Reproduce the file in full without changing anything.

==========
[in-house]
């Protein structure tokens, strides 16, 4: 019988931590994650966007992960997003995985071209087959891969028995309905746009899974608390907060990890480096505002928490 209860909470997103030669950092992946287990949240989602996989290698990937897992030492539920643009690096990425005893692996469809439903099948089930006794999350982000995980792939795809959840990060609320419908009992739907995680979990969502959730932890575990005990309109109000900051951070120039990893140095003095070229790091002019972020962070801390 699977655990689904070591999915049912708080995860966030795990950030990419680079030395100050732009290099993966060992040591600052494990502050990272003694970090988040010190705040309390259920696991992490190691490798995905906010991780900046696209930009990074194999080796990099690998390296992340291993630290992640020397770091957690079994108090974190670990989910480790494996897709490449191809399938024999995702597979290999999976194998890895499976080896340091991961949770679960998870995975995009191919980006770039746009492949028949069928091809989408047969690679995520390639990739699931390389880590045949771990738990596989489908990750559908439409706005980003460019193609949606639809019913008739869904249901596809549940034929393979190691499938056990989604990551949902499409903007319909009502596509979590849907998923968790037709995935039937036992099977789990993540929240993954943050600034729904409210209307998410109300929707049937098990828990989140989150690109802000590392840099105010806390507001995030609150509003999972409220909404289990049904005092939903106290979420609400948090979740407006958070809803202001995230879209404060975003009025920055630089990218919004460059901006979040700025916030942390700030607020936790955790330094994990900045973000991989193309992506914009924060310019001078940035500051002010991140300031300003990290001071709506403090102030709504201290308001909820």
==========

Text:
[in-house]
């Protein structure tokens, strides 16, 4: 019988931590994650966007992960997003995985071209087959891969028995309905746009899974608390907060990890480096505002928490 209860909470997103030669950092992946287990949240989602996989290698990937897992030492539920643009690096990425005893692996469809439903099948089930006794999350982000995980792939795809959840990060609320419908009992739907995680979990969502959730932890575990005990309109109000900051951070120039990893140095003095070229790091002019972020962070801390 699977655990689904070591999915049912708080995860966030795990950030990419680079030395100050732009290099993966060992040591600052494990502050990272003694970090988040010190705040309390259920696991992490190691490798995905906010991780900046696209930009990074194999080796990099690998390296992340291993630290992640020397770091957690079994108090974190670990989910480790494996897709490449191809399938024999995702597979290999999976194998890895499976080896340091991961949770679960998870995975995009191919980006770039746009492949028949069928091809989408047969690679995520390639990739699931390389880590045949771990738990596989489908990750559908439409706005980003460019193609949606639809019913008739869904249901596809549940034929393979190691499938056990989604990551949902499409903007319909009502596509979590849907998923968790037709995935039937036992099977789990993540929240993954943050600034729904409210209307998410109300929707049937098990828990989140989150690109802000590392840099105010806390507001995030609150509003999972409220909404289990049904005092939903106290979420609400948090979740407006958070809803202001995230879209404060975003009025920055630089990218919004460059901006979040700025916030942390700030607020936790955790330094994990900045973000991989193309992506914009924060310019001078940035500051002010991140300031300003990290001071709506403090102030709504201290308001909820």